Recite Me Logo

Adjustment to diagnosis

When your child receives a diagnosis of a developmental condition, it is normal to experience a range of emotions. This can include strong negative emotions such as anger, sadness, worry, and difficulty accepting the diagnosis. Coming to terms with what a diagnosis will mean for your child, your family, and your future is often compared to a grieving process. For some people, receiving a diagnosis may bring a sense of relief, as it can help them better understand their children’s behaviours, and access appropriate support. It is important to recognise all those emotions, and that different people in the family may respond in very different ways.

What you can do to help

Receiving a diagnosis can open doors to more specialised knowledge, and to a community of people who understand your situation, for example, in support groups or online forums. It can be helpful to learn about challenges your child might face due to their condition, and strategies to support areas of difficulty.

However, sometimes spending a lot of time researching your child’s diagnosis can become overwhelming: use resources recommended by your health professionals and try to deal with information piece by piece as you need it. Keep in mind that the diagnosis does not change your child - your child is the same person you know and love. It is important to recognise the strengths that your child has, and build on these.Many parents have told us that the most helpful thing has been to focus on their child in the present, seeking love, care and play, and taking things one step at a time.

Thinking about the future can create a lot of anxiety, and we can worry about things that may not happen. Meeting families with older children with disabilities can also bring hope and reassurance, as they have found their way through many obstacles, to lead happy lives. It may not be the life they had anticipated, but is equally full of value.

Hayley Goleniowska, author of award-winning blog DownsSideUp.com and mother of Natty, who has Down's Syndrome, offers tips to parents of a child with a learning disability.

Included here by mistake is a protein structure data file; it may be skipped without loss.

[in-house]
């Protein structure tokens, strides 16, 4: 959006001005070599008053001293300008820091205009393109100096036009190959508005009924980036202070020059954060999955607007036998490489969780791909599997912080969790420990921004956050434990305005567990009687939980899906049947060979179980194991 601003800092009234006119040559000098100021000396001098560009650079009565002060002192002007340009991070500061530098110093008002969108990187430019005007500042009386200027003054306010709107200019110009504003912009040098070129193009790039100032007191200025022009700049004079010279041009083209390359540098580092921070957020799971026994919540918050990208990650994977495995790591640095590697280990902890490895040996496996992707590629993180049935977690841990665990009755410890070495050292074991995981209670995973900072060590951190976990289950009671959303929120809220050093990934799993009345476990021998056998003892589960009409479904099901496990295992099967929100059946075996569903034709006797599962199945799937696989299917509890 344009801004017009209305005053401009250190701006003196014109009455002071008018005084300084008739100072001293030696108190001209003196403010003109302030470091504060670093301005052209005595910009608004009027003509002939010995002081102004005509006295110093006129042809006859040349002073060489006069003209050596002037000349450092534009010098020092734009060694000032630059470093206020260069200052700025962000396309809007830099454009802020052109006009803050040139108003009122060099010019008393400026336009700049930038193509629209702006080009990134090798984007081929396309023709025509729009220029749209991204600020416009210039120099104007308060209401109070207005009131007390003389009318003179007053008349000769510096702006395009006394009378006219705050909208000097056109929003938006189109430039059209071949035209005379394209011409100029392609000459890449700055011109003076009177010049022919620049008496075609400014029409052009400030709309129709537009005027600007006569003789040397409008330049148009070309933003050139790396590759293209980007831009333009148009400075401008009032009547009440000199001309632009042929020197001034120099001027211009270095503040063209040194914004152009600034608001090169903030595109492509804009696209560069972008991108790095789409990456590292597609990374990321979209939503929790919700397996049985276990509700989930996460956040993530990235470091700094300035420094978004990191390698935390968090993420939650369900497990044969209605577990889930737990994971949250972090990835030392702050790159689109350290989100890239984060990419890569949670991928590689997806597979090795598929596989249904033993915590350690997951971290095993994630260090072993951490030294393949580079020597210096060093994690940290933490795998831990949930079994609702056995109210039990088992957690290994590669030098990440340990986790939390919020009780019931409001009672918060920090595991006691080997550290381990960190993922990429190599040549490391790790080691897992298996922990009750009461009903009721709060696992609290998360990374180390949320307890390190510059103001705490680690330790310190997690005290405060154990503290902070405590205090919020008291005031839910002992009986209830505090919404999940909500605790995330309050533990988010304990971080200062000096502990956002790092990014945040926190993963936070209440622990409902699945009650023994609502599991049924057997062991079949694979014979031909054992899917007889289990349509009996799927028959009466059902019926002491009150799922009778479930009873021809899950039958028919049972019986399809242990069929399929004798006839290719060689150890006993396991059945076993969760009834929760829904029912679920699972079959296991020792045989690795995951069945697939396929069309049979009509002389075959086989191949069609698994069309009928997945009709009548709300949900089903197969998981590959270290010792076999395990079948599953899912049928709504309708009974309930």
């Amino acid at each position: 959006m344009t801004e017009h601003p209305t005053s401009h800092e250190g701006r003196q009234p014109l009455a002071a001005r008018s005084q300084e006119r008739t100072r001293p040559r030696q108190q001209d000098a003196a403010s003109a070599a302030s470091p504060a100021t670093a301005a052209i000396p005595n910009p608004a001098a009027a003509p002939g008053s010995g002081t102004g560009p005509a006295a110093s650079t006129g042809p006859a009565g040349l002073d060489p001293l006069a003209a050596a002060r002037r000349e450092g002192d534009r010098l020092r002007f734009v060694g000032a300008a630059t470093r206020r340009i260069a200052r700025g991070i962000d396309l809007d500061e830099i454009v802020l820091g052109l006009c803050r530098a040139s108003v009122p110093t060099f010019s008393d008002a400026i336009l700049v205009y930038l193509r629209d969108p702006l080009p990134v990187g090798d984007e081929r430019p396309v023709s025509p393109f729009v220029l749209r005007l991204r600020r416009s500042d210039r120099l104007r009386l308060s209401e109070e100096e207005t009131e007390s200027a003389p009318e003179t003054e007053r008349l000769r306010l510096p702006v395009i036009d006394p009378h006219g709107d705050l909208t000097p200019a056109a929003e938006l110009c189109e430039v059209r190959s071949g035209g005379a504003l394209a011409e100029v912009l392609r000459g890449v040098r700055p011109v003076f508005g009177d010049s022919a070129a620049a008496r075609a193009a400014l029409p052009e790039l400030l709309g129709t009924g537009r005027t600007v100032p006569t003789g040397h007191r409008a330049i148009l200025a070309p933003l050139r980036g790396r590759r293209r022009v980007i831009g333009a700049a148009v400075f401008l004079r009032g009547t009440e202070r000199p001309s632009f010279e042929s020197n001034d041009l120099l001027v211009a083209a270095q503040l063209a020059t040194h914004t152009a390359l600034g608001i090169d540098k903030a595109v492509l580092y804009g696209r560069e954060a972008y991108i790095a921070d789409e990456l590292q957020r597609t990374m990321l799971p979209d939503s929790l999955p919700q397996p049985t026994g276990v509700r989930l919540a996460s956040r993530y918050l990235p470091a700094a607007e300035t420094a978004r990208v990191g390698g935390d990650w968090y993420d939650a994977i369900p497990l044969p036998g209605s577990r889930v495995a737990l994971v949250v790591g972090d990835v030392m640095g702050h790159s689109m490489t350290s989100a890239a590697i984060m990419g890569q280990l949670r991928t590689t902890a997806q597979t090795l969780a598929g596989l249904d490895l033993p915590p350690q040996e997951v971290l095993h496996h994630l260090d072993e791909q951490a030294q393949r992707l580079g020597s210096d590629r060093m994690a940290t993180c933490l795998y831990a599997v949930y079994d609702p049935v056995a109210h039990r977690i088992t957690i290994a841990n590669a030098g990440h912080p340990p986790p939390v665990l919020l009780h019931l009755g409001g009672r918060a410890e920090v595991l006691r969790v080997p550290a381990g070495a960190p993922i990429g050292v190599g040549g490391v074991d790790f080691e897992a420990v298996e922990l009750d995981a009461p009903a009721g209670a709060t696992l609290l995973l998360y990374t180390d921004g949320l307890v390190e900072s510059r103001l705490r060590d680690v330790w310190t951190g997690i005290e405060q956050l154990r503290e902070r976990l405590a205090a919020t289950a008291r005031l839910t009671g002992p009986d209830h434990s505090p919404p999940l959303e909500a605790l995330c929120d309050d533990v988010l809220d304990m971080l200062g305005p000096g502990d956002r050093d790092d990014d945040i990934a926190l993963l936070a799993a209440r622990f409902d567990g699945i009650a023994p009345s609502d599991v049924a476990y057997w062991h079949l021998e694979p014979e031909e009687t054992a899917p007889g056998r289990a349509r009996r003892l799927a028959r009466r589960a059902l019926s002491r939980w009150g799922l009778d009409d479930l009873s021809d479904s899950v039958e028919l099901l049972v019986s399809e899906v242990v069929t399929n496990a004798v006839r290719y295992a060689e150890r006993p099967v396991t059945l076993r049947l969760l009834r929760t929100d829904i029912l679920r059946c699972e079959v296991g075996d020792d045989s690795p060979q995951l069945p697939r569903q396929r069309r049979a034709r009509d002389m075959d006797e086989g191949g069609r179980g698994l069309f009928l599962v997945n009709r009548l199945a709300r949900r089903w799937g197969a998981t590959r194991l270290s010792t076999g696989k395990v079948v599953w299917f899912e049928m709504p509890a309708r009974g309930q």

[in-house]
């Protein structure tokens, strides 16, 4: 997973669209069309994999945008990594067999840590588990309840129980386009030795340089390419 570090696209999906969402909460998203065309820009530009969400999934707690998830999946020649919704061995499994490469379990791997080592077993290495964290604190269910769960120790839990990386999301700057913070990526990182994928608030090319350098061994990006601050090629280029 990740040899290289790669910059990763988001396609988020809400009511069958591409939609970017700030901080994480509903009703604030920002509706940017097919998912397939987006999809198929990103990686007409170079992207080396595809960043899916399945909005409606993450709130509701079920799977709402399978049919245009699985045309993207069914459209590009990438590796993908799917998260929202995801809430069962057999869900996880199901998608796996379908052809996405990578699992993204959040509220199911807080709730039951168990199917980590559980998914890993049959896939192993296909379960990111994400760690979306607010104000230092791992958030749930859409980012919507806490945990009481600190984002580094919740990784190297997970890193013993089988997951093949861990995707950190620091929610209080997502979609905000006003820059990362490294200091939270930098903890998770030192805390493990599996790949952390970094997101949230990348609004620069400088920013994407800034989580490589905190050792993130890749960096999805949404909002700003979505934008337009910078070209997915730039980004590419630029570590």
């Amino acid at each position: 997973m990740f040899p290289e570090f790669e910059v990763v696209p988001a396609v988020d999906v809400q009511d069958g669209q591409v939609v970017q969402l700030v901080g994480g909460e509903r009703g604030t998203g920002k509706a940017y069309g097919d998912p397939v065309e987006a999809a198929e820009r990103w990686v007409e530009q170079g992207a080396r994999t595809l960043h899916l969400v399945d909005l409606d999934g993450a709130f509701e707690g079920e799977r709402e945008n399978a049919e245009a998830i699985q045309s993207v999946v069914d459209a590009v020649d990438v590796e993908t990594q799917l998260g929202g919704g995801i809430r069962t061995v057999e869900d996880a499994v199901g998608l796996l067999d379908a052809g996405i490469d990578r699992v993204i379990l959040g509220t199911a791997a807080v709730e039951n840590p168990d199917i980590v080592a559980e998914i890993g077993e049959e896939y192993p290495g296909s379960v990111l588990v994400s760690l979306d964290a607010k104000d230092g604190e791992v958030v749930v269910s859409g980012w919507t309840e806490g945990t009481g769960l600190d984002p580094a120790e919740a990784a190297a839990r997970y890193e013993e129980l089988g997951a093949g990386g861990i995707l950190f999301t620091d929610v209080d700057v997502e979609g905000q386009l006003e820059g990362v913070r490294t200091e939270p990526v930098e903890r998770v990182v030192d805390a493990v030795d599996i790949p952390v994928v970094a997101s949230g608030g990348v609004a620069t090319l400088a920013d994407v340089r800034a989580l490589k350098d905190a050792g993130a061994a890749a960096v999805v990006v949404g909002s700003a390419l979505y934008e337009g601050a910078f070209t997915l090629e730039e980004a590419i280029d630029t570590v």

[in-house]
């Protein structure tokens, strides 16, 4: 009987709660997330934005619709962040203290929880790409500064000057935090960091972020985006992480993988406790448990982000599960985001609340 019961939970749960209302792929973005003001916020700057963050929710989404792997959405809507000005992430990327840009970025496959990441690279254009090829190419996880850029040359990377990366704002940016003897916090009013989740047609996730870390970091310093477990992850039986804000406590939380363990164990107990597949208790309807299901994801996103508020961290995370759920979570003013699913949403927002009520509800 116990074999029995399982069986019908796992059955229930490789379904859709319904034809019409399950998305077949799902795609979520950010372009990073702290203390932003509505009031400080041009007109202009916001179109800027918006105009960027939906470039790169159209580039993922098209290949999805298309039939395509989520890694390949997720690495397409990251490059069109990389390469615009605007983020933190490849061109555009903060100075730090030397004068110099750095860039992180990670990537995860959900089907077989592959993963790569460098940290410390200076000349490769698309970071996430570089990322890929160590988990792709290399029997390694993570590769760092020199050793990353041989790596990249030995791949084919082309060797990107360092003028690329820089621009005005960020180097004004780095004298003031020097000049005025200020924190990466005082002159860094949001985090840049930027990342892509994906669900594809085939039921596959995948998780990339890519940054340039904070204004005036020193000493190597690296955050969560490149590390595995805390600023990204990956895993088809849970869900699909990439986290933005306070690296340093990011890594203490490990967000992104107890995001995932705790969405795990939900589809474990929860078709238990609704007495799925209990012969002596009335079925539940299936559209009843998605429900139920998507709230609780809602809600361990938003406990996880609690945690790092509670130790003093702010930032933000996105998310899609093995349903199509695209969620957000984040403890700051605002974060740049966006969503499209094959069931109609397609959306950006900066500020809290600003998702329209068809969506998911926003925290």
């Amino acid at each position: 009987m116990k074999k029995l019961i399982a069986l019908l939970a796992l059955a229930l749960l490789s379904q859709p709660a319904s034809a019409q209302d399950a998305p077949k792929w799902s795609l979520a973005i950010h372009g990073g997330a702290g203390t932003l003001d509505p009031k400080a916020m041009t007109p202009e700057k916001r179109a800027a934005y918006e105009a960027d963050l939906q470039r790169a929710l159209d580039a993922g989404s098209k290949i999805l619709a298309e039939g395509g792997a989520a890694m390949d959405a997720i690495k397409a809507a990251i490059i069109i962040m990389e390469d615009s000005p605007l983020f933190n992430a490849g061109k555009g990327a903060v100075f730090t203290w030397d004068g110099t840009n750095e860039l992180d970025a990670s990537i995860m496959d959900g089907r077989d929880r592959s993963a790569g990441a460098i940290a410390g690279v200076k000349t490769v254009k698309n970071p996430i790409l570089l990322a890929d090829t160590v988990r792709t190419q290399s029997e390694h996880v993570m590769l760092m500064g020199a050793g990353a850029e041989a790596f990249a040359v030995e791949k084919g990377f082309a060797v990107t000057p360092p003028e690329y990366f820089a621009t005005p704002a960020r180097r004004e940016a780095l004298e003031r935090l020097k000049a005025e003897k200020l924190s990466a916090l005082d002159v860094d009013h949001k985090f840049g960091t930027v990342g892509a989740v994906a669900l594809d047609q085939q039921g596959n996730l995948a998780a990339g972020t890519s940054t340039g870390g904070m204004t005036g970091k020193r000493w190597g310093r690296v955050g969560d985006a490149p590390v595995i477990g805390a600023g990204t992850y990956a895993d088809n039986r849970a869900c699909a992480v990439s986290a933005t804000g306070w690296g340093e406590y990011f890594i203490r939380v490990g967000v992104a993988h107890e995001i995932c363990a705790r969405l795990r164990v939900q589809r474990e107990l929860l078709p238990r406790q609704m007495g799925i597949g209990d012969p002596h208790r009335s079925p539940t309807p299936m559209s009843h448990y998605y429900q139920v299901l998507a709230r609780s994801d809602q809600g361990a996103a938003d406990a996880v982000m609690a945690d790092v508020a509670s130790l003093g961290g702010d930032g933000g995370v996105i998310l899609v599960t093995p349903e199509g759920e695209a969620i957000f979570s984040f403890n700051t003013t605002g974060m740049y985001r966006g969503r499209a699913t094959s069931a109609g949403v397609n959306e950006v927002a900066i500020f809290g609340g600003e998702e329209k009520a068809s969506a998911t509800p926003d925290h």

"No-one signs up for a child with a learning disability and for many there will be a time of readjustment, even mourning for the baby you thought you were expecting. But it’s important to learn to accept your child for who they are and not try to make them someone or something they are not. That leads to frustrated parents and unhappy children. There will be challenges but you will learn and grow together in dealing with them.

"I had to give myself a talking to when Natty was tiny as I felt she was turning into a ‘project’, simply the target of lots of SALT and physio activities. Of course, she is our daughter and sister first and foremost. Success at school is not the be all and end all in life and in fact having Natty in our lives has made us re-evaluate our priorities: friendship, food, music, travel, family, enjoying the moment. Time spent at home with a loving family will influence your child the most. Enjoy your child, show them they are loved just as they are, have fun, sing, be silly. Praise their successes, however small the steps and set achievable, realistic goals that will stretch and encourage development."

Read more at here: Ten Tips for parents with a child with a learning disability.

How we can help

If over time you find you are still struggling with coming to terms with your child’s diagnosis, please speak to your child’s paediatrician who can discuss with you options for further support or visit our Autism section for further advice - Coming to terms with a diagnosis.

Need more information?

In this section
Latest News
Compliments and complaints
Patient Experience

The Nurse was really supportive and understanding, it wasn’t awkward. I enjoyed it.